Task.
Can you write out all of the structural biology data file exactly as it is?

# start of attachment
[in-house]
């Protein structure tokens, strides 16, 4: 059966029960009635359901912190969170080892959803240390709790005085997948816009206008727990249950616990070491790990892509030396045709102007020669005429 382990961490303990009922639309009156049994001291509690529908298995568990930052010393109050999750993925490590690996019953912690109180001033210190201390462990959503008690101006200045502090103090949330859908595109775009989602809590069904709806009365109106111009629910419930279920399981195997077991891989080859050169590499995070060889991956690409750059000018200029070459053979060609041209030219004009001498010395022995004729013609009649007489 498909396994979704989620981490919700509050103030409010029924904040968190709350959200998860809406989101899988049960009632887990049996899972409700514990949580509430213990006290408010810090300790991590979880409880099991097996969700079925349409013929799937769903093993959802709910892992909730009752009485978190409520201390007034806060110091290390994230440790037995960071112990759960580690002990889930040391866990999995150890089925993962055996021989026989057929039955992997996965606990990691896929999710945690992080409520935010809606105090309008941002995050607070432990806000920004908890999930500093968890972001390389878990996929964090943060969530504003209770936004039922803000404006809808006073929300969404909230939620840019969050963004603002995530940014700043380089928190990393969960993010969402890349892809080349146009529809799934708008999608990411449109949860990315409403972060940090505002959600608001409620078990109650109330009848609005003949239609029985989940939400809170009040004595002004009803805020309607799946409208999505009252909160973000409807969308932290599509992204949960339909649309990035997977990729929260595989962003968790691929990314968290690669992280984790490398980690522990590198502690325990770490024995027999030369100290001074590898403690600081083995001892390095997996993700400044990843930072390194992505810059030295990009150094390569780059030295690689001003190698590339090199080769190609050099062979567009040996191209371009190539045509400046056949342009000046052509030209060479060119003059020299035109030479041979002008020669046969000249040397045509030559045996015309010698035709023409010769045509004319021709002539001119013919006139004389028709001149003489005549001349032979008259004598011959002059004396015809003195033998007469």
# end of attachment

[in-house]
């Protein structure tokens, strides 16, 4: 059966029960009635359901912190969170080892959803240390709790005085997948816009206008727990249950616990070491790990892509030396045709102007020669005429 382990961490303990009922639309009156049994001291509690529908298995568990930052010393109050999750993925490590690996019953912690109180001033210190201390462990959503008690101006200045502090103090949330859908595109775009989602809590069904709806009365109106111009629910419930279920399981195997077991891989080859050169590499995070060889991956690409750059000018200029070459053979060609041209030219004009001498010395022995004729013609009649007489 498909396994979704989620981490919700509050103030409010029924904040968190709350959200998860809406989101899988049960009632887990049996899972409700514990949580509430213990006290408010810090300790991590979880409880099991097996969700079925349409013929799937769903093993959802709910892992909730009752009485978190409520201390007034806060110091290390994230440790037995960071112990759960580690002990889930040391866990999995150890089925993962055996021989026989057929039955992997996965606990990691896929999710945690992080409520935010809606105090309008941002995050607070432990806000920004908890999930500093968890972001390389878990996929964090943060969530504003209770936004039922803000404006809808006073929300969404909230939620840019969050963004603002995530940014700043380089928190990393969960993010969402890349892809080349146009529809799934708008999608990411449109949860990315409403972060940090505002959600608001409620078990109650109330009848609005003949239609029985989940939400809170009040004595002004009803805020309607799946409208999505009252909160973000409807969308932290599509992204949960339909649309990035997977990729929260595989962003968790691929990314968290690669992280984790490398980690522990590198502690325990770490024995027999030369100290001074590898403690600081083995001892390095997996993700400044990843930072390194992505810059030295990009150094390569780059030295690689001003190698590339090199080769190609050099062979567009040996191209371009190539045509400046056949342009000046052509030209060479060119003059020299035109030479041979002008020669046969000249040397045509030559045996015309010698035709023409010769045509004319021709002539001119013919006139004389028709001149003489005549001349032979008259004598011959002059004396015809003195033998007469």